Journal of Loss Prevention in The Process Industries, Vol.59, 23-34, 2019
Suppression of flame propagation in a long duct by inertia isolation with inert gases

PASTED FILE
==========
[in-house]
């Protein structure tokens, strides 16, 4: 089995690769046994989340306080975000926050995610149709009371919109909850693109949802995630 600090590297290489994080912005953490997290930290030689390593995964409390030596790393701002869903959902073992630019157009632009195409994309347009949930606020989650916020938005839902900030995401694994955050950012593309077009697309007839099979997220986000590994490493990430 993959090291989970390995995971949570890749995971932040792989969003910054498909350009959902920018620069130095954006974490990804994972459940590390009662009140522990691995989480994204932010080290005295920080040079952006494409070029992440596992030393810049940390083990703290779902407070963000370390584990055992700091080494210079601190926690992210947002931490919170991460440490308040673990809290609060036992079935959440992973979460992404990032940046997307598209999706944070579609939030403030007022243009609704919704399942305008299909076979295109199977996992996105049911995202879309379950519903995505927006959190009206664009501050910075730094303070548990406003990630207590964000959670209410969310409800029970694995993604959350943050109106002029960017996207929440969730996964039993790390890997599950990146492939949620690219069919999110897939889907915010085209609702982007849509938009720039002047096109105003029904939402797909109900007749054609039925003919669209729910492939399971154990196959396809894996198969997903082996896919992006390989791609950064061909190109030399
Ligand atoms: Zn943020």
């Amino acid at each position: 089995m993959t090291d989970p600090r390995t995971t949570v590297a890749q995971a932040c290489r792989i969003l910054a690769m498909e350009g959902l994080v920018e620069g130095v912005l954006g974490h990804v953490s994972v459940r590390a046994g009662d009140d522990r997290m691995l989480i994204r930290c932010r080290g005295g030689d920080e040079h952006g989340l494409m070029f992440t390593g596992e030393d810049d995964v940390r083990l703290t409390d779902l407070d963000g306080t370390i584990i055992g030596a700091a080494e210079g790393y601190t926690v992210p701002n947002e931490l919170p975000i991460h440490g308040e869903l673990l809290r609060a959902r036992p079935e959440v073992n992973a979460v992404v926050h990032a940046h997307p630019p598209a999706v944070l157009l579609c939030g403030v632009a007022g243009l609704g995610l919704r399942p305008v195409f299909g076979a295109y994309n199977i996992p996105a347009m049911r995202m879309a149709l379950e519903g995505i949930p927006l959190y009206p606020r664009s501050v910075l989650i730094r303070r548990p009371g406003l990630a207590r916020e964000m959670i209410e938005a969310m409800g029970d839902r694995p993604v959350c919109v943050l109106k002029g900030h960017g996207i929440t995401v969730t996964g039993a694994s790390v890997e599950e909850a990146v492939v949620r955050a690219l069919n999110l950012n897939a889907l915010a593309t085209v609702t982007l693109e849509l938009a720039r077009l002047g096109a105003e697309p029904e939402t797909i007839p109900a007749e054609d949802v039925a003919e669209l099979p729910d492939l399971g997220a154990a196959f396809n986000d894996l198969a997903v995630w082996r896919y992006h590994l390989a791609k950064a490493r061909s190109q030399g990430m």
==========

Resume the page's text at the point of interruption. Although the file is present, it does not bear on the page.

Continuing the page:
Experimental studies were done with a small pipe with a diameter of 0.043 m and a large pipe with a diameter of 0.49 m to demonstrate the flame propagation suppression with inertia isolation in a long duct. Tests were carried in an ignition section containing propylene/air mixture near stoichiometric concentration and generating a peak flame propagation speed of approximately 100 m/s. The ignition section is connected to a section filled with an inert gas, another section with flammable mixtures, and finally a sufficiently long, ambient section to accommodate flame propagation. The critical length of the inert gas section required for successful suppression of flame from the igniting the flammable section is found to be 0.6 m for CO2 and 0.9 m for N-2 in the large pipe and 0.2 m for CO2 and 0.3 m for N-2 in the small pipe. Additional tests with a 3 m of ignition section and peak flame propagation speed of 225 m/s showed that the critical length for successful suppression by CO2 is only increased slightly to 0.9 m, confirming that the suppression is a result of inertia isolation rather than inert gas dilution. Finally, application of the results in responding to large-scale leak into a long, underground duct is discussed.